Wolf Erlbruch’s picture books are fun for children and adults around the world. One reason for this is that the illustrator takes his art seriously. Now he was awarded the Astrid Lindgren Memorial Award.
Wolf Erlbruch | Photo (detail): © Françoise Saur
Wolf Erlbruch comes from advertising, but also from art. That he has become known mainly as a picture book illustrator can only be called consistent: this profession combines the customer-oriented work of the adman with the aesthetic demands of the artist – if the illustrator takes his métier seriously. And Erlbuch takes it seriously. For this he has been awarded the highest honours in his field, ranging from the German Youth Book Prize, the Gutenberg and e.o.plauen Prizes and thrice the Silver Pen to the Astrid Lindgren Memorial Award, the highest endowed children’s book prize in the world, which Erlbuch was given in 2017, the first German illustrator ever to receive it.
TRANSLATION INTO MORE THAN 30 LANGUAGES
Erlbruch, born in 1948, takes his profession so seriously that in 1997 he relinquished his first professorship for illustration at the Düsseldorf University of Applied Sciences when he received an appointment at the University of Wuppertal. Not the greater reputation or the fact that Wuppertal is his hometown were decisive for the change; he was drawn to the opportunity of henceforth teaching art instead of illustration, for Erlbuch baulked at repeatedly teaching what he had already been doing professionally for more than twenty years. He was not only one of the most successful German commercial artists, whose figure of the mole with nickel glasses emblazoned on posters and ads for the Deutsche Bahn AG made a splash by joking about the constant construction work on routes; no, in 1989 he had also illustrated one of the internationally most successful picture books, in which a bespectacled mole was again the protagonist. The story Vom kleinen Maulwurf, der wissen wollte, wer ihm auf den Kopf gemachte hatte (The Little Mole Who Went in Search of Whodunnit) was translated into more than thirty languages and made Erlbuch and his style of illustration famous. It was only his second picture book.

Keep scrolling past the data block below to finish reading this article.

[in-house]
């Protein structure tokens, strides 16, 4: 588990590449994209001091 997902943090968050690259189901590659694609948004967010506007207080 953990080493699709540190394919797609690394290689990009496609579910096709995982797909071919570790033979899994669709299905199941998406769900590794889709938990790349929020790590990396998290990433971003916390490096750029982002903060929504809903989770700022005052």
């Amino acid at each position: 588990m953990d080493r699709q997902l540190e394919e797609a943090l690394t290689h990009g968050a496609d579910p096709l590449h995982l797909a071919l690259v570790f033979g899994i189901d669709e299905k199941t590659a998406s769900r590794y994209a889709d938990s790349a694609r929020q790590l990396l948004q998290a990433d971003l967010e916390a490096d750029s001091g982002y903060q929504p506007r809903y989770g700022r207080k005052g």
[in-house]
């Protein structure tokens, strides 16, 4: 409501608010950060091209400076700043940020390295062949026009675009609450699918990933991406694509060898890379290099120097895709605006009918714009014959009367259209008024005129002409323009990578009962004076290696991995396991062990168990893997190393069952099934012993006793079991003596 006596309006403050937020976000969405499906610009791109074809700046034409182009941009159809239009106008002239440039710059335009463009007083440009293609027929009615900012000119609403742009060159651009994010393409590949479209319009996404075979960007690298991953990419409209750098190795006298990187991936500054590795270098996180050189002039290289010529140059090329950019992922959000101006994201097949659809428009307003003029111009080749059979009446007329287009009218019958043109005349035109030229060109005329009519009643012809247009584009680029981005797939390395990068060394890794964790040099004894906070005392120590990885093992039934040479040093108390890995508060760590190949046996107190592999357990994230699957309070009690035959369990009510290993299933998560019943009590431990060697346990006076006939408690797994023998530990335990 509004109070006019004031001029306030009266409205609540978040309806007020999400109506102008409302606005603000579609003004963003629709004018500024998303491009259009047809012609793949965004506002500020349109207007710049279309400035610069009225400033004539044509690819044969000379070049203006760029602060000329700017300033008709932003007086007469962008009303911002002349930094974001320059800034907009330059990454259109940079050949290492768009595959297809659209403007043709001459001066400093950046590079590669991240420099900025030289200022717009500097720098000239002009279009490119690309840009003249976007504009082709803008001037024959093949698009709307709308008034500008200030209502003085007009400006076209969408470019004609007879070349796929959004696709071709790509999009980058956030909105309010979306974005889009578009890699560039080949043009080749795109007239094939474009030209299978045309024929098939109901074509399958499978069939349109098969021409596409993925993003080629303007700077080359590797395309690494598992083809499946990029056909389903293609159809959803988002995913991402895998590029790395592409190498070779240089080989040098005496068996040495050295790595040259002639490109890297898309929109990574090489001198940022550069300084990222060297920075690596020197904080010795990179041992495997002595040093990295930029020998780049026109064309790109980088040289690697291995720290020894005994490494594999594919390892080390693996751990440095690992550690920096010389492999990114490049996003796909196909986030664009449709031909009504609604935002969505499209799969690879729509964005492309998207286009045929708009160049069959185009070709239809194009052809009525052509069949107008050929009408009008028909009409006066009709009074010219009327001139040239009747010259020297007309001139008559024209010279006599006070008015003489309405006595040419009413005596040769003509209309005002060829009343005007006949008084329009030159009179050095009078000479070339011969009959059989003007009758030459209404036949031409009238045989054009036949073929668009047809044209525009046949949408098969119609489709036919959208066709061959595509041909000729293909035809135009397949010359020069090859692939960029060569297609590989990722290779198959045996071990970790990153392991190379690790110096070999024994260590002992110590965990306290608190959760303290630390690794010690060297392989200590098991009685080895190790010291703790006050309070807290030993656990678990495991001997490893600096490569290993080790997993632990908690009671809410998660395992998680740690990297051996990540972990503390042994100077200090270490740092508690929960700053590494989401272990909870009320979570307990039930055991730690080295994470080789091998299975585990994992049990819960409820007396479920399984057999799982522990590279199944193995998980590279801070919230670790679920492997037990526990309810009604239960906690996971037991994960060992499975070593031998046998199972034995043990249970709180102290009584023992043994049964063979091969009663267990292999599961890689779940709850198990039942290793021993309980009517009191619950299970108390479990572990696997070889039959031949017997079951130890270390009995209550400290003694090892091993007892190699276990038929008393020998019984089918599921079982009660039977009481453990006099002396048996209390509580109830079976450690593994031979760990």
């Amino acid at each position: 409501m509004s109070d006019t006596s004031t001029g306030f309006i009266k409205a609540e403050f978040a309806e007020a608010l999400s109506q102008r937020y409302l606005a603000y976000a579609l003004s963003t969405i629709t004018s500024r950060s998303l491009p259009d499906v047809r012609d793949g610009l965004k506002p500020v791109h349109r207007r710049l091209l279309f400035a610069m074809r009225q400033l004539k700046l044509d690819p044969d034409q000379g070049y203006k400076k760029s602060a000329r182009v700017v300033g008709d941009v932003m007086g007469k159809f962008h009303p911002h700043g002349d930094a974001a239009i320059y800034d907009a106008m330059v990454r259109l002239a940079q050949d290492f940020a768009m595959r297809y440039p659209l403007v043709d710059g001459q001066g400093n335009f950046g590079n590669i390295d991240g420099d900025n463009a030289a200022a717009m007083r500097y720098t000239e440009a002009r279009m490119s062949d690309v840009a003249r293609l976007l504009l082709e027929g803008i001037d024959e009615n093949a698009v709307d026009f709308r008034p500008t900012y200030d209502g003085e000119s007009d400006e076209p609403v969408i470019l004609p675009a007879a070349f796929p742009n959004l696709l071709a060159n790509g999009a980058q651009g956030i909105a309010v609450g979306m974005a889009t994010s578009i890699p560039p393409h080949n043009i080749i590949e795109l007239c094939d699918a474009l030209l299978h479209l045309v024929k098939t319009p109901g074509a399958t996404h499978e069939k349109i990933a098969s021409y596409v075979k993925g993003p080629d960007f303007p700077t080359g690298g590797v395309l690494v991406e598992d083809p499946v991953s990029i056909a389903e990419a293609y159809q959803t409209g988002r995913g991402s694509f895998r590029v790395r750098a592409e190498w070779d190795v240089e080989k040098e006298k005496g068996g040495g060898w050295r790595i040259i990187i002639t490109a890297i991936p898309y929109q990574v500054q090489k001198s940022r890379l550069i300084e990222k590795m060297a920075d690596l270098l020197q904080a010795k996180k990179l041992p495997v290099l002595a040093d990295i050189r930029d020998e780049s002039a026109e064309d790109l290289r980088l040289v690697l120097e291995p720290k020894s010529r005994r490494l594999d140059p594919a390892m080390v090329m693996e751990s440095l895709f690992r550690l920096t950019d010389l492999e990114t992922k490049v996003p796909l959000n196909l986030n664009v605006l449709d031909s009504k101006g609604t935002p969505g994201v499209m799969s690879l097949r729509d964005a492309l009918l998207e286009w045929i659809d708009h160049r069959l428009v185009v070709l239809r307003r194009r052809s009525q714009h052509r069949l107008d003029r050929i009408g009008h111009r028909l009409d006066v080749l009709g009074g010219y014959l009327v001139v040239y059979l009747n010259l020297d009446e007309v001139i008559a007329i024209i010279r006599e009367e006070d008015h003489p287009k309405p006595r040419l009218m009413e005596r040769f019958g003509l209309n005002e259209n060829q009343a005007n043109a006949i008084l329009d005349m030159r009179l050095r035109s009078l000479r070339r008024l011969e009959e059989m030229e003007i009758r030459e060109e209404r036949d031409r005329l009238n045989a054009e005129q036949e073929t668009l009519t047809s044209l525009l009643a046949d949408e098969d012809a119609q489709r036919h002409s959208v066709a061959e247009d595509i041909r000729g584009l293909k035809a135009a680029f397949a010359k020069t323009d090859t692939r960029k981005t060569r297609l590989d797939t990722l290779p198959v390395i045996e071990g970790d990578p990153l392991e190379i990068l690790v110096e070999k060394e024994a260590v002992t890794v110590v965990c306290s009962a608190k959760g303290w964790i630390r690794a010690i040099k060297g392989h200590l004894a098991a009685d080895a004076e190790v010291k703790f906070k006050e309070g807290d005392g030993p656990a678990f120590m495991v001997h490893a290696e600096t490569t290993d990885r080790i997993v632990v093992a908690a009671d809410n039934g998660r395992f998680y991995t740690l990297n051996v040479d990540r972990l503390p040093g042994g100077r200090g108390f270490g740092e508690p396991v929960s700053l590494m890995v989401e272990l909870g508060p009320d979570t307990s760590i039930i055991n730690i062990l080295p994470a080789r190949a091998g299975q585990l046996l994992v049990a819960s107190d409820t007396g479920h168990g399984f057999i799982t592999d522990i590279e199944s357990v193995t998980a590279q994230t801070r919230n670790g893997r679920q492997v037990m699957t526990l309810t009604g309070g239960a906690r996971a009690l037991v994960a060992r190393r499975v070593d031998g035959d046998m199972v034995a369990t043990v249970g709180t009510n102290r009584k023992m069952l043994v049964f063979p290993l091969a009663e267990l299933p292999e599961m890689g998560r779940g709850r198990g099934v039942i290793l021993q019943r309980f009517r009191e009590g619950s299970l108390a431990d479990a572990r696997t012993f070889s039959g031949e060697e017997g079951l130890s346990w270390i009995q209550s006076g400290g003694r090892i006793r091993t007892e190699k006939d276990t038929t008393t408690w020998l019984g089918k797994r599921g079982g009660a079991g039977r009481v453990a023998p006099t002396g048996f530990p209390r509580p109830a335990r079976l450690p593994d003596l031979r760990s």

Erlbuch’s first picture book appeared in 1985 and was based on a text by James Aggrey (1875–1927), a Ghana-born writer who lived in the United States, which had never been published in Germany. Eagle Would Not Fly tells an African moral legend that was translated, illustrated and published by Peter Hammer Publishers, which had a programme specializing in exotic literature. As the business was located in Wuppertal, it was reasonable to choose Erlbuch as the illustrator. From this publication there developed the continuing collaboration of publisher and illustrator, which includes not only books but also the annual Kinderzimmerkalender (Nursery Calendar), which Erlbuch has designed for more than two decades. In 2018 his son Leonhard, who has followed in his father’s footsteps as an illustrator, assumed this job.
NO TYPE-CASTING OF STYLE
The work on the calendar contributed to preventing Erlbuch from being type-cast according to now famous mole drawing style. The first picture books that he wrote himself, Die fürchterlichen Fünf (The Fearsome Five), Leonhard und Das Bärenwunder (The Miracle of the Bears), published in the early 1990s, were still very much in this manner. But then he developed, not least under the influence of his art professorship, the new trademark of a collage technique, which combines the most diverse sorts of paper and sample sheets with each other. The figures arise from a laying technique instead of being drawn. In place of the pen, the scissors became the central accessory. At the same time, Erlbuch complemented his collages with drawings, and this mixed-media approach became his new trademark.
The style is used most accomplishedly in Ente, Tod und Tulpe (2007) (Duck, Death and Tulip), which is his second most successful book and again written by himself. The theme of death treated in it was unusual for German children’s literature. His books based on works by authors such as Goethe, Gottfried Benn, Karl-Philipp Moritz and James Joyce also broke with the customary innocuousness of this genre. It is sometimes difficult to tell whether Erlbuch is writing for children or adults. But both groups show their gratitude to him by reading his books.
In recent years, Erlbuch has reduced his activities as an illustrator. In his house in Wuppertal he has set up a foundation for the preservation of his works, which provides accommodation and workstations for researchers. Since he is one of the internationally most renowned representatives of his art, visits to Wuppertal are numerous. The whole world awaits his next books.